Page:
Susan Boyle's awkward, cringe-inducing stardom

The viral sensation chokes on "The View" -- and reminds us that not all talented singers are natural entertainers


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Mary Elizabeth Williams
December 1, 2010 9:02PM (UTC)

Fairy tales sometimes come true, but it doesn't automatically guarantee a happy ending. A year and a half ago, a not skinny, not young, and definitely not slick or practiced singer stepped up to the microphone on "Britain's Got Talent" and, in a stunning performance, became a star.  Just a few months later, Susan Boyle had the biggest debut album in U.K. history and Billboard's top selling release of the year. She has sung for the pope, penned a memoir and is currently kicking the butts of Rihanna, Taylor Swift and the Black Eyed Peas at the top of the album charts. When she covered Lou Reed's "Perfect Day," she got Reed himself to direct the video. Suck it, Katy Perry!

Yet everything that has made Boyle such an appealingly unlikely superstar -- the utter non-Ke$haness of her  -- has also often made her incredibly uncomfortable to watch. She's no musical theater diva with an obvious love for the spotlight (unlike her idol, Elaine Page). She is a quiet, often awkward small-town woman whose prior show business experience was singing in her church choir.

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So it was unfortunate, if not entirely surprising, that when faced with the glare of sudden worldwide attention and the rigors of going from unemployment to full-time entertainer, she cracked a little. Last year, she referred to fame as "a demolition ball." And when it hit her, a lost-looking Boyle checked into to a London psychiatric clinic.

Now, a year and even greater success later, Boyle still appears to be struggling with the demands of stardom. In October, she begged off an appearance on "Dancing With the Stars" at the last minute, citing illness. Then, Tuesday, she appeared in an agonizing performance on "The View" to croon "Oh Holy Night." Her voice cracked repeatedly until she shut the whole works down, saying, "I've got a little frog in me throat." (Does anything ever not end in minor disaster on "The View"?) Co-hosts Whoopi Goldberg and Sherri Shepherd swooped in to salvage the visit, praising her "angel" voice and gently coaxing her to discuss her sudden renown and her unique style. "I'm afraid in a bit of a bubble when I'm performing," she murmured almost inaudibly.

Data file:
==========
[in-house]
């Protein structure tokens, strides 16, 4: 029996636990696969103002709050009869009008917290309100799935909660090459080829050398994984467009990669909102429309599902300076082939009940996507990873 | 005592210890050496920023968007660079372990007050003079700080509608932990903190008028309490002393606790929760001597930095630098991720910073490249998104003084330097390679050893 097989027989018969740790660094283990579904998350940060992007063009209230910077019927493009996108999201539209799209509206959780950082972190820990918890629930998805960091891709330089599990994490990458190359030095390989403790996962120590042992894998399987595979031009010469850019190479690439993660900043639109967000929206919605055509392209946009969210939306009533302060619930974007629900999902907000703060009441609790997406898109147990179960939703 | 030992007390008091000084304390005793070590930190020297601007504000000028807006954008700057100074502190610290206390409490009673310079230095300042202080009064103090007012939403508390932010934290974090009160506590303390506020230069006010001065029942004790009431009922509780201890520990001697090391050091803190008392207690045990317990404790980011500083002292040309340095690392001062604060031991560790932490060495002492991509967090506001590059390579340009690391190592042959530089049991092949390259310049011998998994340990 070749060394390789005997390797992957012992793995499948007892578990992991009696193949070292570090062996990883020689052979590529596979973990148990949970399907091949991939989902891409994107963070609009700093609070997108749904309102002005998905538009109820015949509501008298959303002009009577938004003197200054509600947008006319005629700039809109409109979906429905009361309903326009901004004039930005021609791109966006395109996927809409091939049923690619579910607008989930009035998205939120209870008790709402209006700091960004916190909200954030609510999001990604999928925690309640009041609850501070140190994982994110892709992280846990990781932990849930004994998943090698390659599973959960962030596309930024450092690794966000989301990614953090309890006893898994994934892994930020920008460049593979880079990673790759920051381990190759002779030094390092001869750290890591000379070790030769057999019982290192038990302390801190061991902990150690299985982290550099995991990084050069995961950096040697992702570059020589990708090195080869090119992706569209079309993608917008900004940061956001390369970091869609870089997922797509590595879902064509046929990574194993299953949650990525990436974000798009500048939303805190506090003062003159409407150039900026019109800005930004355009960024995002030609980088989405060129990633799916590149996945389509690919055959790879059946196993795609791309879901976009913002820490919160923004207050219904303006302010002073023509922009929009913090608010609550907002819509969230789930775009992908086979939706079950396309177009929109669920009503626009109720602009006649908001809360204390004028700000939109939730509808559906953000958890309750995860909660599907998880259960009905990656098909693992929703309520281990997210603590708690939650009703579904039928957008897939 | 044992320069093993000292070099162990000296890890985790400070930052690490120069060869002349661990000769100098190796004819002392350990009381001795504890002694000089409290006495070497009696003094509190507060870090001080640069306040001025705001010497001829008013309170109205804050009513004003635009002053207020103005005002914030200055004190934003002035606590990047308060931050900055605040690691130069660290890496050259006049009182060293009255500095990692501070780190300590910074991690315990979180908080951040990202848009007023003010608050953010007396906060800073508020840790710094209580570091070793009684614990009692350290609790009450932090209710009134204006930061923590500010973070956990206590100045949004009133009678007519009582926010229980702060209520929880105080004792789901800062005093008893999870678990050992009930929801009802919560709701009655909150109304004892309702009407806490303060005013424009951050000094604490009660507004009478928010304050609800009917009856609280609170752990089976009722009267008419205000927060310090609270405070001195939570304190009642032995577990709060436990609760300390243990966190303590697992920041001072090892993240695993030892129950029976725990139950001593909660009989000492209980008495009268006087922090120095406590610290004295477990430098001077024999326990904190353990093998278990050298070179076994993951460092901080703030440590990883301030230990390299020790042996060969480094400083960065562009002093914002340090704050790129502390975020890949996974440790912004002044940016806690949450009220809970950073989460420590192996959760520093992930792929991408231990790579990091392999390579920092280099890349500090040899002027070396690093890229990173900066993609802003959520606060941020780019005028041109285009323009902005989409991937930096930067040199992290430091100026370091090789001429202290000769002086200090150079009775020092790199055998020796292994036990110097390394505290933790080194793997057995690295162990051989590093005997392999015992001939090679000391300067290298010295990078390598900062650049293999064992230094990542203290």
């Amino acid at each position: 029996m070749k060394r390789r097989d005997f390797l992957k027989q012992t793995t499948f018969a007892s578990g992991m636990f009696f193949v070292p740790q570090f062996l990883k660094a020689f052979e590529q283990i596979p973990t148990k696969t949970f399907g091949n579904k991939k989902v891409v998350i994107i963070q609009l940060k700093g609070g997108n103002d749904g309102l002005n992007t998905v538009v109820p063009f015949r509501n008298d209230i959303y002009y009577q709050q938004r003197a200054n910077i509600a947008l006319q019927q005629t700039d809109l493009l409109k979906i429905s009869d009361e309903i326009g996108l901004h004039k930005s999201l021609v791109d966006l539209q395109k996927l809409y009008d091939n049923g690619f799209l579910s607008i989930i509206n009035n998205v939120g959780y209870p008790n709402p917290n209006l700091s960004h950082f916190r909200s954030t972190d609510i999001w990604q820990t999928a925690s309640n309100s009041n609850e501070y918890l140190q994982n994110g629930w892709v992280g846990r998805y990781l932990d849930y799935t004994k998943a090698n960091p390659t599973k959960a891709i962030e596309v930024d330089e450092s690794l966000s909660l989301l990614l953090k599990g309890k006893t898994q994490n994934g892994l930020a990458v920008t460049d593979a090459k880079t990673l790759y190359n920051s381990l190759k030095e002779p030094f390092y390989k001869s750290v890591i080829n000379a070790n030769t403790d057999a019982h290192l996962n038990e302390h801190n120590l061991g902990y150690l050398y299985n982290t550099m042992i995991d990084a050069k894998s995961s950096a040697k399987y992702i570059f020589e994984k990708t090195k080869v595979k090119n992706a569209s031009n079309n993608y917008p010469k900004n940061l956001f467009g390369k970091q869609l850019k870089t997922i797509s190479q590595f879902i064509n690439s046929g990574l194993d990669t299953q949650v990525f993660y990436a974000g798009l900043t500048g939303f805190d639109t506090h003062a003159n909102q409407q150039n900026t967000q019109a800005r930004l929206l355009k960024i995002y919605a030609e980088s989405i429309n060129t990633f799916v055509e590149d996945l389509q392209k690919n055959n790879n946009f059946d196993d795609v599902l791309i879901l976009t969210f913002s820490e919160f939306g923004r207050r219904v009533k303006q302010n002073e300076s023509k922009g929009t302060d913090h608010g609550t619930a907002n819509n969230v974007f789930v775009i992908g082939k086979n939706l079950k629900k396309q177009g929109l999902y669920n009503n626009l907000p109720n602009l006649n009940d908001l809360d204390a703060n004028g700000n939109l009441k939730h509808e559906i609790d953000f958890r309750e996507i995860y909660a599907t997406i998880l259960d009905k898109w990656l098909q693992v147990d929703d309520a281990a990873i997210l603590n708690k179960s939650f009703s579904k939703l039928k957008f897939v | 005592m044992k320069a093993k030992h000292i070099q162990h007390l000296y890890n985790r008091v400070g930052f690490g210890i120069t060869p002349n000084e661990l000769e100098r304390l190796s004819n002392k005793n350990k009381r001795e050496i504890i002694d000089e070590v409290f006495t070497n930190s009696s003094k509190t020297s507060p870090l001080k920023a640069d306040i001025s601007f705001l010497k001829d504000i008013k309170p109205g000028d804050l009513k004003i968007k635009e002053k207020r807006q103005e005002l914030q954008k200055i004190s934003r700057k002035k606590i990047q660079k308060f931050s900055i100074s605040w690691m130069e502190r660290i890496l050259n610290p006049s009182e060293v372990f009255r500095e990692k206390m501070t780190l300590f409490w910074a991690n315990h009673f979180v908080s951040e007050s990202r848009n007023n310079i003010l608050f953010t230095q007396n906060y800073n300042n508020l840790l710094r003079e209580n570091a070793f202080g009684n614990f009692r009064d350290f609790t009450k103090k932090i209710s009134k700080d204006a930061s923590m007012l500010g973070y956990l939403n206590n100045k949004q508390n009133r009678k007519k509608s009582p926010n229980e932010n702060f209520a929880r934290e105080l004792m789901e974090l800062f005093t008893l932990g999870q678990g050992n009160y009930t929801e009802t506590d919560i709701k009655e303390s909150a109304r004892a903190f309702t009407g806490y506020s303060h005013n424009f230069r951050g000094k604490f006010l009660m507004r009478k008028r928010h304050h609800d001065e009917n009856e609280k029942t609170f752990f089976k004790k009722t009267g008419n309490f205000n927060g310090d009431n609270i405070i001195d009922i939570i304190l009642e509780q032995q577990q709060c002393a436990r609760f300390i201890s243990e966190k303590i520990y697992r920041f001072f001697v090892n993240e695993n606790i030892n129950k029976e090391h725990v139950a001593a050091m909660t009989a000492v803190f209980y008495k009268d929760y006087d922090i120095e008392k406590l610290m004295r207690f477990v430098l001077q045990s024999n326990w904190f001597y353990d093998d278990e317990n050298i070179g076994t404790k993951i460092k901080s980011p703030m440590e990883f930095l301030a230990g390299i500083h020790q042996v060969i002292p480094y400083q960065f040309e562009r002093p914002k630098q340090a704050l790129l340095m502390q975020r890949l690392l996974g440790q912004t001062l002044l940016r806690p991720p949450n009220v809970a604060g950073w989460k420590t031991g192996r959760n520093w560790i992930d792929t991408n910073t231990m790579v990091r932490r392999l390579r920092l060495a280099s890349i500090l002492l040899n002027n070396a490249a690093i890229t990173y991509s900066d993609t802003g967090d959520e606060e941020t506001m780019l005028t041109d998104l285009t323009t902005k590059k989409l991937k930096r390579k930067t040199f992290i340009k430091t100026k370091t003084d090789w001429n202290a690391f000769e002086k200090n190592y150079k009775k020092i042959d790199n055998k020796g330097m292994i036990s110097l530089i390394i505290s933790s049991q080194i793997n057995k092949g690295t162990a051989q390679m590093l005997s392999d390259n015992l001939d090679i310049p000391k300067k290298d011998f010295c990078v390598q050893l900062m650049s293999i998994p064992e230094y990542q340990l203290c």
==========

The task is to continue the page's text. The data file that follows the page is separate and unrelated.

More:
Boyle, who at her best possesses a poised reserve when she sings, just as often conveys the awkwardness and flat-out discomfort of someone for whom all this attention is a difficult thing to bear. Her natural -- and impressive -- talent is for singing, but vocal ability and charisma do not always go hand in hand, especially for shy lassies like Boyle. Watching her, there's often an anxious sense that she'll do exactly what she did on "The View" Tuesday -- she'll stand up before the world and choke. And it's easy in those moments to assume that Susan Boyle is someone who does not belong on that stage at all, that she is simply the biggest pawn in the Simon Cowell entertainment machine, a naive woman on the verge of a nervous breakdown.

But Boyle, for all her artlessness, may not be so thoroughly fragile after all. After her disastrous "View" performance, she butched up and did it again for the West Coast airing of the show. And later that night, she belted out "Away in a Manger" at the lighting of the Rockefeller Center Christmas tree. And she nailed every note.

She's not Beyonce. She's not polished or great with the talk show patter. She winces broadly at her own singing flubs. Frankly, she's kind of weird. But while she has only been a star a very short time, she has been living the role of Miss Susan Boyle -- eccentricity and all -- for as long as she's been singing. That's why she's so good at it, and why she may well be more competent at being weird than we are at watching her be weird. She's unlike any other entertainer out there. And even if she stumbles sometimes, it doesn't mean she's destined to fall.

 

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Mary Elizabeth Williams

Mary Elizabeth Williams is a staff writer for Salon and the author of "A Series of Catastrophes & Miracles."

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